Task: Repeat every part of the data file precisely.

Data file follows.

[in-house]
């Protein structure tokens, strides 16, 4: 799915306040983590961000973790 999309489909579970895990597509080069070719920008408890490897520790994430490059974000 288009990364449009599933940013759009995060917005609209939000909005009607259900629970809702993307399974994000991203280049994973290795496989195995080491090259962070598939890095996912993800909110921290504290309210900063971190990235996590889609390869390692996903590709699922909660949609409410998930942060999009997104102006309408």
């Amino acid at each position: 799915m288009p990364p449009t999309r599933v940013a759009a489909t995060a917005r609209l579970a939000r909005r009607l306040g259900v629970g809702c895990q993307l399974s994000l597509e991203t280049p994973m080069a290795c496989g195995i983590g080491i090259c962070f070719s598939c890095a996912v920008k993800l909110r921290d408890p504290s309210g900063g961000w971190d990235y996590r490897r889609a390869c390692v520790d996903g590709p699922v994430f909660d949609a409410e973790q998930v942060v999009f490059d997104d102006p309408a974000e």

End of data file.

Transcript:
[in-house]
């Protein structure tokens, strides 16, 4: 799915306040983590961000973790 999309489909579970895990597509080069070719920008408890490897520790994430490059974000 288009990364449009599933940013759009995060917005609209939000909005009607259900629970809702993307399974994000991203280049994973290795496989195995080491090259962070598939890095996912993800909110921290504290309210900063971190990235996590889609390869390692996903590709699922909660949609409410998930942060999009997104102006309408």
């Amino acid at each position: 799915m288009p990364p449009t999309r599933v940013a759009a489909t995060a917005r609209l579970a939000r909005r009607l306040g259900v629970g809702c895990q993307l399974s994000l597509e991203t280049p994973m080069a290795c496989g195995i983590g080491i090259c962070f070719s598939c890095a996912v920008k993800l909110r921290d408890p504290s309210g900063g961000w971190d990235y996590r490897r889609a390869c390692v520790d996903g590709p699922v994430f909660d949609a409410e973790q998930v942060v999009f490059d997104d102006p309408a974000e």